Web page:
Capacitive mechanism of birnessite uncovered by experiments and simulations

The adsorption and intercalation of ions from the electrolyte into the interlayers of the electrode material is a key process in electrochemical energy storage. It is described by two adsorption extremes: 1) adsorption involving mainly electrostatic interactions, leading to non-Faradaic electric double layer (EDL), and 2) specific adsorption involving chemical bonding, leading to Faradaic pseudocapacitance. Typically, these mechanisms are considered to be mutually exclusive.

While cyclic voltammetry and galvanostatic cycling experiments suggest an EDL formation in birnessite (a hydrated layered manganese oxide – δ-MnO2; AxMnO2·yH2O, where A is an alkali ion, ~0.1<x<0.7 and 0.3<y<2), measurements of changes in structure, bonding, and Mn oxidation state suggests a pseudocapacitive behavior.

To resolve this distinction between EDL and pseudocapacitance in birnessite, researchers at NC State, Penn State, ORNL, and UC Riverside have investigated the effects of interlayer confinement and hydration using a multimodal experimental and computational study in a recent Nature Materials paper.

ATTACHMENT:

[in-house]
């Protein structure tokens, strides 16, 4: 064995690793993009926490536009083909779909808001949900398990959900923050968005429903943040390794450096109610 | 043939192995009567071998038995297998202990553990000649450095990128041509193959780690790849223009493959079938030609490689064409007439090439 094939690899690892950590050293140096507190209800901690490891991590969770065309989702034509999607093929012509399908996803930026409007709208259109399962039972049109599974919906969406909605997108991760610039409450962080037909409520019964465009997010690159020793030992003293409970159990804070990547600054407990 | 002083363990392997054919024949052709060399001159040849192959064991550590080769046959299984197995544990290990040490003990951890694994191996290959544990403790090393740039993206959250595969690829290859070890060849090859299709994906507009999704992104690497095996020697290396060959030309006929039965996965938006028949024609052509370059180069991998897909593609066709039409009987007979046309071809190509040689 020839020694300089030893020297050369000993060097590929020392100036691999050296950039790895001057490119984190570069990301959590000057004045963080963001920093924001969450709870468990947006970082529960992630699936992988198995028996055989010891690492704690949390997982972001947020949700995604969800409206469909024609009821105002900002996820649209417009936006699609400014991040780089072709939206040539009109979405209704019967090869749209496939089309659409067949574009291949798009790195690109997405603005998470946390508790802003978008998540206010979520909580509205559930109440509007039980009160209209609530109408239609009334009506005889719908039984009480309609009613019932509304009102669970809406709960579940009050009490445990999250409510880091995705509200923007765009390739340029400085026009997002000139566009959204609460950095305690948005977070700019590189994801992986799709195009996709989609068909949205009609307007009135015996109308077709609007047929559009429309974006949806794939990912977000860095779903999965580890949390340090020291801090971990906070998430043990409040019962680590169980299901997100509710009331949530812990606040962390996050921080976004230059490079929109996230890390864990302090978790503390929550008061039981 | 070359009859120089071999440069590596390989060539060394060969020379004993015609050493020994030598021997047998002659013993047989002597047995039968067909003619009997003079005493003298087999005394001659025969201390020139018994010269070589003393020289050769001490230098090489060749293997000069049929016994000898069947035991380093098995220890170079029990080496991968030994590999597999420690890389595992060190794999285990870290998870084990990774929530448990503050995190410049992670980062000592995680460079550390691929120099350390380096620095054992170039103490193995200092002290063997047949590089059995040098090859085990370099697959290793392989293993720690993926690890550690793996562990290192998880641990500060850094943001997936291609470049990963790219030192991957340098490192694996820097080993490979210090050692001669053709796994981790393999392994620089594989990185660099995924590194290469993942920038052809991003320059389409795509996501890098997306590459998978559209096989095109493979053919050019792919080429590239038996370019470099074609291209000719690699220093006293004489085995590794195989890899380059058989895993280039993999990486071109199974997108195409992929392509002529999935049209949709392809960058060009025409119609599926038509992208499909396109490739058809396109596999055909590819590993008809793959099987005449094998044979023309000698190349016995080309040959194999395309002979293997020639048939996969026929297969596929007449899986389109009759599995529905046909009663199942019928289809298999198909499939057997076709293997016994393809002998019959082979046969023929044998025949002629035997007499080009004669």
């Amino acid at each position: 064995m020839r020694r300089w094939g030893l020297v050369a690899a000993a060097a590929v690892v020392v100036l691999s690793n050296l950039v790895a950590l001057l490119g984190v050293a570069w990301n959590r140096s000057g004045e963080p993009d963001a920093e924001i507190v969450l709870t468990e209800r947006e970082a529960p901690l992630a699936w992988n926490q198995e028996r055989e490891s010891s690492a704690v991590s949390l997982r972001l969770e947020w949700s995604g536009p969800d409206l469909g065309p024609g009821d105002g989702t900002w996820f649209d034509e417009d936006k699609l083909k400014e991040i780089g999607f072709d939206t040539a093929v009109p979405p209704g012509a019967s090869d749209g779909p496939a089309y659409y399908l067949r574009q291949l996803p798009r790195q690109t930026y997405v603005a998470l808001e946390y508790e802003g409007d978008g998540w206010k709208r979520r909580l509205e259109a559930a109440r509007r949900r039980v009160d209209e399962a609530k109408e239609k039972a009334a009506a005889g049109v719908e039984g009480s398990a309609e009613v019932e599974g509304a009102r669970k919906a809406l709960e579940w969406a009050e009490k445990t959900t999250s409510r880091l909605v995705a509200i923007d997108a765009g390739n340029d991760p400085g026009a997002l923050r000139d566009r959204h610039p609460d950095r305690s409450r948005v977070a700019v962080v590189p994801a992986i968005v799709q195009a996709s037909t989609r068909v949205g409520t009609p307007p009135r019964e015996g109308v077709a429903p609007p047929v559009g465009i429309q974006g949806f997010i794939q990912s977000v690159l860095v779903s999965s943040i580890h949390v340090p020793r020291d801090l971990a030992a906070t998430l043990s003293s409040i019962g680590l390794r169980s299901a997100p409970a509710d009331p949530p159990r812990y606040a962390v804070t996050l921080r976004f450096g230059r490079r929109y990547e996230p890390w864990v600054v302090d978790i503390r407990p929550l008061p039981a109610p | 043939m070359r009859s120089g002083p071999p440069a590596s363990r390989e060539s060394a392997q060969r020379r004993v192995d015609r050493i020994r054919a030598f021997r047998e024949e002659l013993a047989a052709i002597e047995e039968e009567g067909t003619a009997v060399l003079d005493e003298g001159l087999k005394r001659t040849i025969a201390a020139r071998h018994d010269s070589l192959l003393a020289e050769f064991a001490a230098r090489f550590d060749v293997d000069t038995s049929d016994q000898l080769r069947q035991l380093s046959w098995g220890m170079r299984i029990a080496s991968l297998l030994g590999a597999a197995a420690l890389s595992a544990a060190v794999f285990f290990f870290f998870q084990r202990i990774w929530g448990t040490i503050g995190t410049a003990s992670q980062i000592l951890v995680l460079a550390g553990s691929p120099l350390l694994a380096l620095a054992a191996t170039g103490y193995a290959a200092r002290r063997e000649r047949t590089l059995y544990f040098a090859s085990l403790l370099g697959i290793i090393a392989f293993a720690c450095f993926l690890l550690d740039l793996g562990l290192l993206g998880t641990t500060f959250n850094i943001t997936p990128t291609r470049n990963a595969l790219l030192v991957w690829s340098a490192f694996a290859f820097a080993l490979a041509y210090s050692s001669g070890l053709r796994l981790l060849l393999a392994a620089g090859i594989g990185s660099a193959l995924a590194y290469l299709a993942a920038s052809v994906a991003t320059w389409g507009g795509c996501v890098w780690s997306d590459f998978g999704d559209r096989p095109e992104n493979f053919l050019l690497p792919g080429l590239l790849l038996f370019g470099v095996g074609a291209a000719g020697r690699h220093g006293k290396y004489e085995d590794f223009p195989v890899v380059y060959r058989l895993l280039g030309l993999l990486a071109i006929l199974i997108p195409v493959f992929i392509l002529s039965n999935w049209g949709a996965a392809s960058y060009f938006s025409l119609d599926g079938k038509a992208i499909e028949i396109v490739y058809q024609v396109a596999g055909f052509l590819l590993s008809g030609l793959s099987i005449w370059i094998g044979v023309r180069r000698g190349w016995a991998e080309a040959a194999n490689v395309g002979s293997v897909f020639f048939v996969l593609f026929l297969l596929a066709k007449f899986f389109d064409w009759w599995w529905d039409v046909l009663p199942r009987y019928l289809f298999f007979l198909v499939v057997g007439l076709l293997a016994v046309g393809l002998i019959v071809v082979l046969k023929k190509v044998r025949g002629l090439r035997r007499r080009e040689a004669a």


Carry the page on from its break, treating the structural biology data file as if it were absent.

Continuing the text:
The study revealed that the capacitive behavior of birnessite originates from the cation intercalation into a hydrated interlayer. The majority of the changes in structure and mass can be attributed to the cation (de)intercalation, as shown by XRD, EQCM, AFM dilatometry, DFT, and ReaxFF-Grand Canonical Monte Carlo (GCMC) simulations. The ReaxFF-GCMC simulations demonstrated that the most probable intercalants are H2O and K+, as opposed to H3O+ or SO42-, and the local inhomogeneity in the interlayer leads to the flexibility of the birnessite layers. However, the distance between the interlayer K+ and the surface oxygen remains large (~3Å), considering the smaller solvation shell due to confinement.

Therefore, the capacitive charge storage under confinement is not purely EDL or pseudocapacitive, but a continuum based on the interaction distance between the intercalated ion and the host material.

More info: GCMC, ReaxFF (the simulations in the paper were performed with the standalone ReaxFF in AMS2019.3)

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Boyd, S., Ganeshan, K., Tsai, WY. et al. Effects of interlayer confinement and hydration on capacitive charge storage in birnessite. Nat. Mater. (2021).

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